A New Biogragphy Of Charles Amberg – Lyricist Of “Clivia”

Kevin Clarke
Operetta Research Center
8 April, 2017

Charles Amberg (1894-1946) is not exactly a household name today, and even dedicated operetta fans will be hard pressed to name an operetta he was involved with. This is somewhat surprising considering that Amberg wrote quite a few famous songs, among them Ich reiß’ mir eine Wimper aus (und stech’ dich damit tot) with music by Fred Raymond (1928) or Mein Bruder macht beim Tonfilm die Geräusche (1930), a Max Hansen classic. He also wrote several shows that have recently been rediscovered on a grander scale, e.g. Clivia (1933) with music by Nico Dostal, or the revue Schön und schick for Hermann Haller which includes the Lea Seidl hit “Ich bin die Marie von der Haller Revue.” Now, a new 130-page biography just came out.

Cover for the 2017 Charles Amberg biography by Josef Niesen.

Cover for the 2017 Charles Amberg biography by Josef Niesen.

Little is known about Amberg’s life, even though he was regularly featured in newspaper articles back in the 1920s and 30s. While it’s fairly easy to reconstruct his professional career, it is nearly impossible to say anything about his personal affairs – except that he was put in a concentration camp in 1944, even though he was neither a political activist nor Jewish.

Josef Niesen, in his biography Gib mit den letzten Abschiedskuss (“Give me the last farewell kiss”), published by Bonn Buch Verlag, approaches the Amberg vita from a gay perspective, probably because there have been rumors about Amberg being homosexual forever, mostly based on the fact that he wrote one of the most famous homosexual songs of all time (Ich reiß’ mir eine Wimper aus),to which Ralf Jörg Raber dedicates a whole chapter in his 2010 book Wir sind wie wir sind. Ein Jahrhundert homosexuelle Liebe auf Schallplatte und CD. Niesen quotes extensively from that chapter. He also discusses the other “gay” song, Hello, hello, which Amberg wrote for Gabriel Formiggini in 1927, it was created for and performed at the legendary Berlin gay bar Eldorado.

Niesen chronicles the few facts that can be found – from Amberg’s birth near the city of Bonn to his early marriage to an older woman called Anna Hermine Friederike Rohne in 1920, from his career as a lyricist of 1920s nonsense Schlager to his revues and operettas in Nazi times. He then presents the minimal facts we have about Amberg being taken to KZ Neuengamme, from where he was released again, only to die shortly thereafter in Berlin of cancer in 1946.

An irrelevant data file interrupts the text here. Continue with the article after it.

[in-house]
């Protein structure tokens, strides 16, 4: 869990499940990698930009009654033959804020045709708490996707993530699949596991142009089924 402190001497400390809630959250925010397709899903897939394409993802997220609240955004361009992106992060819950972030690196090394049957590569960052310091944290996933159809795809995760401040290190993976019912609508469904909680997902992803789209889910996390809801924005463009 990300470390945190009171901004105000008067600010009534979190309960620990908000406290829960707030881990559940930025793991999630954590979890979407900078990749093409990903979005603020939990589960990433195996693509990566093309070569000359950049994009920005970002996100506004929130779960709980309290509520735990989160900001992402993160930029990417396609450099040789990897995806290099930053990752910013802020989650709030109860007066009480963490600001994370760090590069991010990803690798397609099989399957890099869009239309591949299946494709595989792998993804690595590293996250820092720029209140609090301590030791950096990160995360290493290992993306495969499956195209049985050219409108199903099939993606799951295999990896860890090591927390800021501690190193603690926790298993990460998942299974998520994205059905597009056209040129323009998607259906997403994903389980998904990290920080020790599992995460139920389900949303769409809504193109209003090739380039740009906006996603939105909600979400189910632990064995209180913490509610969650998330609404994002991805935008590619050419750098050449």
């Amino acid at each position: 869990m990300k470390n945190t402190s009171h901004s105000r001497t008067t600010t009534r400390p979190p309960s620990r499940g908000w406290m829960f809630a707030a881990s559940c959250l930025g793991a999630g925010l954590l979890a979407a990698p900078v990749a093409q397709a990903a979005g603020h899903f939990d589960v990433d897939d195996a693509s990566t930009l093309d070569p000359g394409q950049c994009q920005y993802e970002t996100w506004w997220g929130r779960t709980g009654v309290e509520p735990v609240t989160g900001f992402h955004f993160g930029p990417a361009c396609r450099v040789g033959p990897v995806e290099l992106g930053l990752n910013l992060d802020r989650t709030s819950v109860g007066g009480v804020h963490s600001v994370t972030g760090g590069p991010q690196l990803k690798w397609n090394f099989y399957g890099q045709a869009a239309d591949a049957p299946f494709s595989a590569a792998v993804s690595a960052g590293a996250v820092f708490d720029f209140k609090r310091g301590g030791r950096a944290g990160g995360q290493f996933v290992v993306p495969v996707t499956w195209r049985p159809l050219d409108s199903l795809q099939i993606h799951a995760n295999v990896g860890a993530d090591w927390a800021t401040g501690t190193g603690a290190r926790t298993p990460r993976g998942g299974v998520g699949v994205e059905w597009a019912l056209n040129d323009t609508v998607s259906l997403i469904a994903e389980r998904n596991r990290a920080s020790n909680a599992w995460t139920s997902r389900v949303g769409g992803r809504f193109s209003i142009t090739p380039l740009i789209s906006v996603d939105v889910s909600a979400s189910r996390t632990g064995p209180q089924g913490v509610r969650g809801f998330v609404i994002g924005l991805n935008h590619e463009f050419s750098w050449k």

Niesen does not go into a any deeper discussion of the individual works, so there are no historic reviews of the hit songs, revues, movies, or operettas, and no modern appreciation of them either. Niesen focuses only on the life. And he is very careful with his homosexual interpretation of that life. He weighs the facts before the reader and presents the pros and cons, ultimately asking why Amberg did not claim financial compensation for his time in a concentration camp after 1945, as nearly everyone else in such a situation did – was it because Amberg knew that as a homosexual he wouldn’t have gotten money?

Niesen’s sketch of Amberg’s life is short, a mere 40 pages in the book. The rest are expansive listings of songs and shows, including various wonderful photos. This is obviously not the ultimate Amberg biography that answers all questions and gives full insight into Amberg’s artistic achievements. Instead, it’s a labor of love, kept as neutral as possible, and possibly intended as a cue for others to follow this up with more in-depth analysises of their own. There certainly is enough to analyze, from the revues and films to the operettas. Some of them, such as the 1941 perfume operetta Kölnisch Wasser (music: Willy Richardtz) are camp classics and deserve a closer look, not just by the gay community in Cologne or the perfume industry.

The Niesen book is a first attempt to rescue Amberg from obscurity and to not allow posterity to forget about someone who was once so active and successful, only because he was forced to erase all traces of his personal life. Erik Charell did the same thing, as did many others. (Remember Siegfried Wagner?)

It’s time for a bit more speculation and public representation to kick-start the discussion on Amberg once more. The recent success of his Clivia in Berlin and elsewhere, but also the recent renewed interest in Ich reiß’ mir eine Wimper aus, which was inserted into the Maske in Blau production in Stendal, should be reason enough to continue the research. And also to acknowledge the greatness of Amberg and the modern LGBT appeal of his songs and shows.